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Publication Announcements:

Last year taught me to embrace a practice of writing in far briefer, but more consistent spurts. It taught me to claim time very early in the morning for my runs and to embrace writing at night. Sometimes the order of these activities switches, but the passion behind these intentions do not.


Last year was my most productive professionally, yet personally challenging.


This year started with some devastating events. I share this because the extroverted introvert in me decided to make this blog a place that is both real and reflective. Mine.


Over this year I set new goals to enhance my writing and running....looking forward to sharing the lessons learned over the course of the year.


The following works were completed in 2023. They all will be released this month.



Rhoden and I, Pennsylvania Academy of Fine Arts Archives and Special Collections,

January 2020. Image Credit: Brittany Webb


“’I like to say I’m from Birmingham’: John Rhoden’s Memory(s) of Home,” in Determined to Be: Sculptures of John Rhoden, edited by Brittany Webb (Seattle: University of Washington Press, 2024)  [click here to order book]


John Rhoden grew up during the Jim Crow era in Birmingham. This article focuses on his early memories of home. He self-narrates a story that growing up playing with the red clay of the industrial city forged for him a future of art and artistry. Art helped him transcend the realities of his everyday life. 


This project is the culmination of research that supported an exhibition at the Pennsylvania Academy of Fine Arts. The show is called "Determined to Be: The Sculptures of John Rhoden" and it remains open at PAFA until April 7th.


On Saturday, February 10th PAFA will host a Symposium and Catalogue Launch.



Above: Title page(s) of article about the sculpture John Rhoden's relationship with his hometown, Birmingham. Image Credit: Sylvea Hollis

Below: The catalogue for PAFA's exhibition on Rhoden. Image Credit: Sylvea Hollis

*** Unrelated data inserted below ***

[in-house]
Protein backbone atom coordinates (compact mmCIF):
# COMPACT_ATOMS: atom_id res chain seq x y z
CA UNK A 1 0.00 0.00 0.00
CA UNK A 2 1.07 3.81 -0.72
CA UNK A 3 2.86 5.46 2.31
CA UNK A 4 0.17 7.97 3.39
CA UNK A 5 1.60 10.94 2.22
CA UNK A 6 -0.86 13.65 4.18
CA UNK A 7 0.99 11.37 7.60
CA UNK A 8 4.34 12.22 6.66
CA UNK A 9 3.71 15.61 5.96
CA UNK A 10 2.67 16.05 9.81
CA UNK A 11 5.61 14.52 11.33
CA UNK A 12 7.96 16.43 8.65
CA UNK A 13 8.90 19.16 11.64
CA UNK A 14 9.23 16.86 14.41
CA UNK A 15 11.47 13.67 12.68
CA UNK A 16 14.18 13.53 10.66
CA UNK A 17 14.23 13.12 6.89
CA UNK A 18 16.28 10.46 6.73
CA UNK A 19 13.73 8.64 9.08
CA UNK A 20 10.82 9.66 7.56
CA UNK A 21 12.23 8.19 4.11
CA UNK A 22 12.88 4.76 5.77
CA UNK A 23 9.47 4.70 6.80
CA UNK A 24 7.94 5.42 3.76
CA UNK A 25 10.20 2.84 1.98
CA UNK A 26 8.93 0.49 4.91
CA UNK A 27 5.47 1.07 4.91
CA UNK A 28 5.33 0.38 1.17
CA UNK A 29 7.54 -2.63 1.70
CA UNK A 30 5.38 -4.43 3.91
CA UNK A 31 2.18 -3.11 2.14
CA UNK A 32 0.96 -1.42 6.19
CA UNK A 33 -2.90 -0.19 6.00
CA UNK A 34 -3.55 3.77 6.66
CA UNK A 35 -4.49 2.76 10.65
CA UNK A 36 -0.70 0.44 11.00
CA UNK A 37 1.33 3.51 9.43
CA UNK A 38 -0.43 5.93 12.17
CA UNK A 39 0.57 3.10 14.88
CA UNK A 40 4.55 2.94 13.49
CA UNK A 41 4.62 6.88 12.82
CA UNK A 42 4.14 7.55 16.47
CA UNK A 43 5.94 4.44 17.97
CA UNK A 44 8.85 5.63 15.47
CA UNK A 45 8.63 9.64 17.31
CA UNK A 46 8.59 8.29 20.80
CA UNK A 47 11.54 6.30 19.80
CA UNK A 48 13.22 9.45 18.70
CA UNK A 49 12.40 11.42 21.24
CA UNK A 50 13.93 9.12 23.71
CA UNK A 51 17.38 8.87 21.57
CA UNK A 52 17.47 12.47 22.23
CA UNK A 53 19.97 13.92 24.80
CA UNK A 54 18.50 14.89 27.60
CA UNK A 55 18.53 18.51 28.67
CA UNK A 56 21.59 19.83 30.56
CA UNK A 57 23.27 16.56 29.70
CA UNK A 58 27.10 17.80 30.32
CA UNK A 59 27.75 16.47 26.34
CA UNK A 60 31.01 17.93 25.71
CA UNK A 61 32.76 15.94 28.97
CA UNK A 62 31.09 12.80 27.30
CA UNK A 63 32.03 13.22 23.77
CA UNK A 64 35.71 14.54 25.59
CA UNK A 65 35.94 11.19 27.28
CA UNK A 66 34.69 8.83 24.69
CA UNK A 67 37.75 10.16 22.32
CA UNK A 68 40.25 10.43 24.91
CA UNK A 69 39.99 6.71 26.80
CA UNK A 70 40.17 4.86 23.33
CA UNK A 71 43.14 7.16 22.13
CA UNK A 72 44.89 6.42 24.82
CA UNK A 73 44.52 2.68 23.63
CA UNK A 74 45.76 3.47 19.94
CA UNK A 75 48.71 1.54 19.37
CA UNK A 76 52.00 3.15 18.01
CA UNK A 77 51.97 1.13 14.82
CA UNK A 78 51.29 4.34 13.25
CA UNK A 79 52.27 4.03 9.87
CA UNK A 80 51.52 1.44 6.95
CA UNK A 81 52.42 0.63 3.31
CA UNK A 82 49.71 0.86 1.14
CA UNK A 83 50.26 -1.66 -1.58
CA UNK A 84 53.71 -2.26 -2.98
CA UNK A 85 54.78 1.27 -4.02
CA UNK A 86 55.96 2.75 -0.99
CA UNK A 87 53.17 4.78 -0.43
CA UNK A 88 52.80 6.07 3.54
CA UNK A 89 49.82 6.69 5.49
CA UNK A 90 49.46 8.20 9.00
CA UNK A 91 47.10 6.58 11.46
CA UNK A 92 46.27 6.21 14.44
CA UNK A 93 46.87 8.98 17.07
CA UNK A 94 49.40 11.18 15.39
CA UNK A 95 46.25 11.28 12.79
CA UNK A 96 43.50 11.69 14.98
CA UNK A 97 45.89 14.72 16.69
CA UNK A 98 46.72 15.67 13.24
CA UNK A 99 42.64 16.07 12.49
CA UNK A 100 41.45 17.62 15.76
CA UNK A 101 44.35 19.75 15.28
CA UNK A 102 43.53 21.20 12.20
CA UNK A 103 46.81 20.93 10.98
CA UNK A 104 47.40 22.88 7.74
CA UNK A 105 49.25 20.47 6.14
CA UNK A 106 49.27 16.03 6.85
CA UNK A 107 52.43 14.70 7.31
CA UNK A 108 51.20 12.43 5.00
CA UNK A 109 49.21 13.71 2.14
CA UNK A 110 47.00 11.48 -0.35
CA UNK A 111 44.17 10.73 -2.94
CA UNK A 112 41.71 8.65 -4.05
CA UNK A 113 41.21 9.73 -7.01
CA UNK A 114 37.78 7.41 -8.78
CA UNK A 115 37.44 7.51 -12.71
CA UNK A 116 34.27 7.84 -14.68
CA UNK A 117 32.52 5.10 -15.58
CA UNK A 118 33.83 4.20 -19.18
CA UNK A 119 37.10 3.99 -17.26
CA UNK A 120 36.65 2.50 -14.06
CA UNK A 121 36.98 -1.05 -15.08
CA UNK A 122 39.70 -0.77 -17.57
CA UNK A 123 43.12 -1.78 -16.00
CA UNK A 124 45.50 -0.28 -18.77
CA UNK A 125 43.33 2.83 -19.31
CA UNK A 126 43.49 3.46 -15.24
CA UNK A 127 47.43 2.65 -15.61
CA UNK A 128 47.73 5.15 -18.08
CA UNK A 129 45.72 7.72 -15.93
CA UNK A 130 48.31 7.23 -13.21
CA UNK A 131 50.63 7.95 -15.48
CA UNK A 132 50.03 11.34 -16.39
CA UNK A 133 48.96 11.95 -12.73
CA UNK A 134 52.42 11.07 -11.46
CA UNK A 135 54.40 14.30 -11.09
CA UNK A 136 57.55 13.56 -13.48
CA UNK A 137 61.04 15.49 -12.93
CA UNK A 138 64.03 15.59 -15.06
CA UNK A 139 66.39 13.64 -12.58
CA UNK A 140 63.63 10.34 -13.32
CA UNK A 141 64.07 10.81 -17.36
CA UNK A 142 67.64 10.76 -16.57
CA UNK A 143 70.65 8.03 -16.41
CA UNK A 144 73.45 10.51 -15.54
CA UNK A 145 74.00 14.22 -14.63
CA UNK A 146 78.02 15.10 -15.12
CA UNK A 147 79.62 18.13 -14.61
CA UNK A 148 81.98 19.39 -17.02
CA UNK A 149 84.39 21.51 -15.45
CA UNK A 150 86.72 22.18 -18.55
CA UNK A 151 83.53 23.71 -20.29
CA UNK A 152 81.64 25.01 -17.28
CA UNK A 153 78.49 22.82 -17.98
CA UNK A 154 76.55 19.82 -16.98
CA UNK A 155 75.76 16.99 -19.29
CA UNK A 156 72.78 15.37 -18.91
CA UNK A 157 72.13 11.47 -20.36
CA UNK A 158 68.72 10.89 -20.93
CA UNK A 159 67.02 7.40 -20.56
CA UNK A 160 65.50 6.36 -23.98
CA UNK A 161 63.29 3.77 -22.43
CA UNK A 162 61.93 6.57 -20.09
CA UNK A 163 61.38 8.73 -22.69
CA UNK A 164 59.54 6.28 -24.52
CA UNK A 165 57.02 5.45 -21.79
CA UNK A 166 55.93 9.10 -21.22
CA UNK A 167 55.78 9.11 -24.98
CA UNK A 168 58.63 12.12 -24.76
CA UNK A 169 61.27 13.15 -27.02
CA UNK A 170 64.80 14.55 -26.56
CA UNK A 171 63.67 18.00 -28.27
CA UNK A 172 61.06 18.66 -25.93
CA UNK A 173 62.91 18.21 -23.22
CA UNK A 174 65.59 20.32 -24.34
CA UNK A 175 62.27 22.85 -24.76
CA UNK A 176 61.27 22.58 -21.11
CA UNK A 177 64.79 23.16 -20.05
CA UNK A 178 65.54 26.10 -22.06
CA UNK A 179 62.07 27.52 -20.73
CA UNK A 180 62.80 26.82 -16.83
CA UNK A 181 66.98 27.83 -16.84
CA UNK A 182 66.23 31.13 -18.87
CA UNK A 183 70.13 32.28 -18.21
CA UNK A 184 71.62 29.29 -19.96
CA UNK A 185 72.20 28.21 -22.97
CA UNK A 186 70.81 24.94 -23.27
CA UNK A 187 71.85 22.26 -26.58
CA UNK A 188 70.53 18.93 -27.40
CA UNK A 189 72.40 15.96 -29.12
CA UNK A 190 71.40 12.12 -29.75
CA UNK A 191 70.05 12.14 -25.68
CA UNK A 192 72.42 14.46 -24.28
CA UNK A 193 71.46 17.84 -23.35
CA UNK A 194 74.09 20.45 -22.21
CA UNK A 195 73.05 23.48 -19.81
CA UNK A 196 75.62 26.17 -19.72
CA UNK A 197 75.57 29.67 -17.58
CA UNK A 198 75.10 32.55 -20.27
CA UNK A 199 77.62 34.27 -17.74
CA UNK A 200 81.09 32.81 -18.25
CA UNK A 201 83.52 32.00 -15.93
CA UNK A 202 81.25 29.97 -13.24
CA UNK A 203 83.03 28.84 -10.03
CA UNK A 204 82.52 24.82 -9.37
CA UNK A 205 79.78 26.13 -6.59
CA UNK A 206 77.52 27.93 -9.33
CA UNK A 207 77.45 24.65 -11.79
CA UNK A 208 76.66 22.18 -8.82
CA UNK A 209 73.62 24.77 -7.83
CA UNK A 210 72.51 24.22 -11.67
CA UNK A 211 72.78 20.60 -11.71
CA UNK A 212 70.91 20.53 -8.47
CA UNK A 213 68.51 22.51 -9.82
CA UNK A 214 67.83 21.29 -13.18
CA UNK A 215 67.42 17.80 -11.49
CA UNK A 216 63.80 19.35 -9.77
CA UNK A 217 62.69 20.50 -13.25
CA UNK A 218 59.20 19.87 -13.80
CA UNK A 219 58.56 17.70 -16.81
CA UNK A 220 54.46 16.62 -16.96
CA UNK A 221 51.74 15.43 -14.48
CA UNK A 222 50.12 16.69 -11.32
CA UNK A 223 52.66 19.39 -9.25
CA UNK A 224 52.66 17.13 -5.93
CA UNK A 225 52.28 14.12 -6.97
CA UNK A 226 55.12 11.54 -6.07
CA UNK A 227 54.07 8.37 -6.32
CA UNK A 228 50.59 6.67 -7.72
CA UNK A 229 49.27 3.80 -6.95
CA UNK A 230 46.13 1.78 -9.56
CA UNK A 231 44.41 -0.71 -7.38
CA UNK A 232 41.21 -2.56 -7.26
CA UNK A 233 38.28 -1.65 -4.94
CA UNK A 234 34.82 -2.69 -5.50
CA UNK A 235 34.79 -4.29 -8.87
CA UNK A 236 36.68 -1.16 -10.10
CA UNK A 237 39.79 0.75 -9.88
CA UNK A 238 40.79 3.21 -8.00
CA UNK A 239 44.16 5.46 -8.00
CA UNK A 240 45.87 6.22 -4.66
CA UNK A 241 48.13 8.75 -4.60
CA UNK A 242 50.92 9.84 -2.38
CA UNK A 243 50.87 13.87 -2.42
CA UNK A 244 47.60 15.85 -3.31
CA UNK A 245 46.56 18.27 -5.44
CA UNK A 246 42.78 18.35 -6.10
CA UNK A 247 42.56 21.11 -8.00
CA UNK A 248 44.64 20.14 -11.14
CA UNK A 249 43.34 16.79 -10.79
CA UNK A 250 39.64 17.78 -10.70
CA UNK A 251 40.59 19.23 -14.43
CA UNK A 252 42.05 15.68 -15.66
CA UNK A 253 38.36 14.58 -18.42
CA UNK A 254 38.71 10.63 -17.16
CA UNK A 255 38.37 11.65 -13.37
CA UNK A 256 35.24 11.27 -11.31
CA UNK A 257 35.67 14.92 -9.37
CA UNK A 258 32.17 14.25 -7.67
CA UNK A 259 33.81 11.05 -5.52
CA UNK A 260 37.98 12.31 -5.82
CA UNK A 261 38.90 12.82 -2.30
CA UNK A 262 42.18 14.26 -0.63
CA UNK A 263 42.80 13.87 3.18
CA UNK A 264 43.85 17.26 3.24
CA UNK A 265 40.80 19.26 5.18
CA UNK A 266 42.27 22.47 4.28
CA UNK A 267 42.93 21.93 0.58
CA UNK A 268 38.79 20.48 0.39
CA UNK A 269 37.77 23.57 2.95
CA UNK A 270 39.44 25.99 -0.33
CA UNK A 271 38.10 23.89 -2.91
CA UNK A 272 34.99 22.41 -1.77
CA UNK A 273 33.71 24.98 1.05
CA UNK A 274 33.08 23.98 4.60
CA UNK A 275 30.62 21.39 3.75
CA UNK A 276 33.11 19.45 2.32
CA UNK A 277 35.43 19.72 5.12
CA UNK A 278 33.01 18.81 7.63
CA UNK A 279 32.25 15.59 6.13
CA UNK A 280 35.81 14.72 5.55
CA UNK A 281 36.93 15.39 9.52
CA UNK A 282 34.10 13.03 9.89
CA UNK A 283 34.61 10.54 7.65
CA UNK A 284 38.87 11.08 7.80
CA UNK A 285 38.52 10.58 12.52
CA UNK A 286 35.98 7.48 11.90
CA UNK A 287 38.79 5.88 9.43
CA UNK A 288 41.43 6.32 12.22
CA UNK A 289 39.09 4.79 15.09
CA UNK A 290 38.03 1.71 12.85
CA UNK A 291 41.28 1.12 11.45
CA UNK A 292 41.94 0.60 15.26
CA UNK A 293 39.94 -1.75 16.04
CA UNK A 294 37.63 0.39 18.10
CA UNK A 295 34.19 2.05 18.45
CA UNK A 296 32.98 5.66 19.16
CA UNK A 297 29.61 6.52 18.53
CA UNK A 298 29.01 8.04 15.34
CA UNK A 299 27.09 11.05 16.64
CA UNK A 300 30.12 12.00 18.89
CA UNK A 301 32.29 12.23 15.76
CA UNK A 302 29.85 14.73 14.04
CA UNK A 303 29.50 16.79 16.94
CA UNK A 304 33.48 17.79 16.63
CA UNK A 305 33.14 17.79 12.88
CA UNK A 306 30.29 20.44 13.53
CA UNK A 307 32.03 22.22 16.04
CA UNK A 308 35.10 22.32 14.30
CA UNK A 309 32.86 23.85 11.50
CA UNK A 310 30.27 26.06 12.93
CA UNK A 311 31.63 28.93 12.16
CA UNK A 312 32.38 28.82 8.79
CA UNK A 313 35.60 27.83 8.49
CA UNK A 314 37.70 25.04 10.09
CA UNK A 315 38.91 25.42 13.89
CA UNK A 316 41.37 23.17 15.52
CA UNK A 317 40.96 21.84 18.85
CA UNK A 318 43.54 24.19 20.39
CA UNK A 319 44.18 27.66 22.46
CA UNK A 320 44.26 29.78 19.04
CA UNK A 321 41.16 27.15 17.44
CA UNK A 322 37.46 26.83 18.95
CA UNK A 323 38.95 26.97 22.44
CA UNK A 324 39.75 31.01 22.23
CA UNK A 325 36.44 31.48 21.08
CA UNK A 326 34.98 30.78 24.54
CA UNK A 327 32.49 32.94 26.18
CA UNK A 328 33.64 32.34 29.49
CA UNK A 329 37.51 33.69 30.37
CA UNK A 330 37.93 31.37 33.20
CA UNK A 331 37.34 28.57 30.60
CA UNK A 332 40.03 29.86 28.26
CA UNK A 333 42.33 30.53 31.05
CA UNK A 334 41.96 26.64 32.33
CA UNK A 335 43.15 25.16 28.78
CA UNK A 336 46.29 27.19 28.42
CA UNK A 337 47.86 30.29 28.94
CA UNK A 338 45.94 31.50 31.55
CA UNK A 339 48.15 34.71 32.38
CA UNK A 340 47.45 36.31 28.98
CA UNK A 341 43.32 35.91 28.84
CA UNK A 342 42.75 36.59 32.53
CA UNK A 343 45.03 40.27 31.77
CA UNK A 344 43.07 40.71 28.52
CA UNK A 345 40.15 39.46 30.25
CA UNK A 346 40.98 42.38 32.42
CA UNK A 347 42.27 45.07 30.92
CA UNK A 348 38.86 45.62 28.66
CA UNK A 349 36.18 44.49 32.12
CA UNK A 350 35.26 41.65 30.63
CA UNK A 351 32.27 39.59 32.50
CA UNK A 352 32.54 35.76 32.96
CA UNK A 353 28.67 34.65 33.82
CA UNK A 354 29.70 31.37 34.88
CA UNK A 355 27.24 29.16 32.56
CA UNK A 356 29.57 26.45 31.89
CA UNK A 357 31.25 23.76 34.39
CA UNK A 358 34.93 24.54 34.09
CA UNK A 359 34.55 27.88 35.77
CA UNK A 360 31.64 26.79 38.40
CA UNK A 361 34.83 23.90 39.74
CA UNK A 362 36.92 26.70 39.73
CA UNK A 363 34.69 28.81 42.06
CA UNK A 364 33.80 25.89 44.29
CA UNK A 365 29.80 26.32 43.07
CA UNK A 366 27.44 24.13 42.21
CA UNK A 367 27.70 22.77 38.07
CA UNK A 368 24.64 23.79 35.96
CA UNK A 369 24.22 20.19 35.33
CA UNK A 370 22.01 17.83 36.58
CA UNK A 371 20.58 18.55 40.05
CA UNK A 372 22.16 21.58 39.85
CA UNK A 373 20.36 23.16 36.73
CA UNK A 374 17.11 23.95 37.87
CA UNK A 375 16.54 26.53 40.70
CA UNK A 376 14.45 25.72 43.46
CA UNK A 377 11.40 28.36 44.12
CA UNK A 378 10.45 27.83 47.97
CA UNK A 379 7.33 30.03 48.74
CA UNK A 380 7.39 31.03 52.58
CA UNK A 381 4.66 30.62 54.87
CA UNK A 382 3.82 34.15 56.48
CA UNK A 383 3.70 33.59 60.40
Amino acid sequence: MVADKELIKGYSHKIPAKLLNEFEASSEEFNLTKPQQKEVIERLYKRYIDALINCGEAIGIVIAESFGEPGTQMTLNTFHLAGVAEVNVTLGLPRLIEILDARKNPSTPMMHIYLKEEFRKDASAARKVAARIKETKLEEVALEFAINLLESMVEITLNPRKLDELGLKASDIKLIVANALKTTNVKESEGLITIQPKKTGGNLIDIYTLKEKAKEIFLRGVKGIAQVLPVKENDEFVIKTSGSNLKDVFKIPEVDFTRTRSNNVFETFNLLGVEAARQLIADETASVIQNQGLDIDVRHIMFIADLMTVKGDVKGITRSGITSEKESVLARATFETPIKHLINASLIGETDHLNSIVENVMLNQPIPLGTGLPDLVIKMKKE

“The Rhetoric of Freedom: Remembering Slavery during the Semi-quincentennial of the American Revolution,” The Public Historian 46, No. 1, pp. 7–29 (February 2024) [click here]


This project is the culmination of a collaboration with the National Park Service and National Council of Public History. We brought academics and public historians together to ask the question of how to prepare for the 250th Anniversary of the American Revolution while also discussing the preservation of slavery after the war. We focused on the question of how to do the work with members of the public who come to historic sites with their own range of interests. This work would not have been possible, without conversations with Yveline Alexis, Ista Clark, Maya Davis, and Marcus Nevius. I wrote about this opportunity back in Spring 2023.


"The role of Sullivan’s Island in slave history led author Toni Morrison to visit a decade ago. Above, Morrison rests on the bench placed by the Bench by Road Project at Fort Moultrie -- a bench dedicated to enslaved Africans." File/Staff-Tyrone Walker, The Post-Courier


“There is no place where you or I can go, to think or not think about, to summon the presences of, or recollect the absences of slaves; nothing that reminds us of the ones who made the journey and of those who did not make it. There is no suitable memorial or plaque or wreath or wall or park or skyscraper lobby. There is no three-hundred-foot tower. There’s no small bench by the road. There is not even a tree scored with an initial that I can visit or you can visit in Charleston or Savannah or New York or Providence, better still, on the banks of the Mississippi." --Toni Morrison, “Slavebody and the Blackbody,” in The Source of Self-Regard: Selected Essays, Speeches, and Meditations

Second Author with Tondra Loder-Jackson, “Fantasizing Education for Liberation in Jim Crow Birmingham: Angela Davis’s Formative Years and Intertwined Legacy with Pioneer Educator and Prison Abolitionist Carrie A. Tuggle,” in #BlackEducatorsMatter: The Experiences of Black Teachers in an Anti-Black World, edited by Dr. Darrius Stanley (Cambridge: Harvard Education Press, 2024) [click here to order book]


This article foregrounds two biographies and examines strategies employed by African American women during the Jim Crow period to create a range of personal freedoms. They lived during different time periods, but both had formative experiences in Birmingham (my hometown).



 

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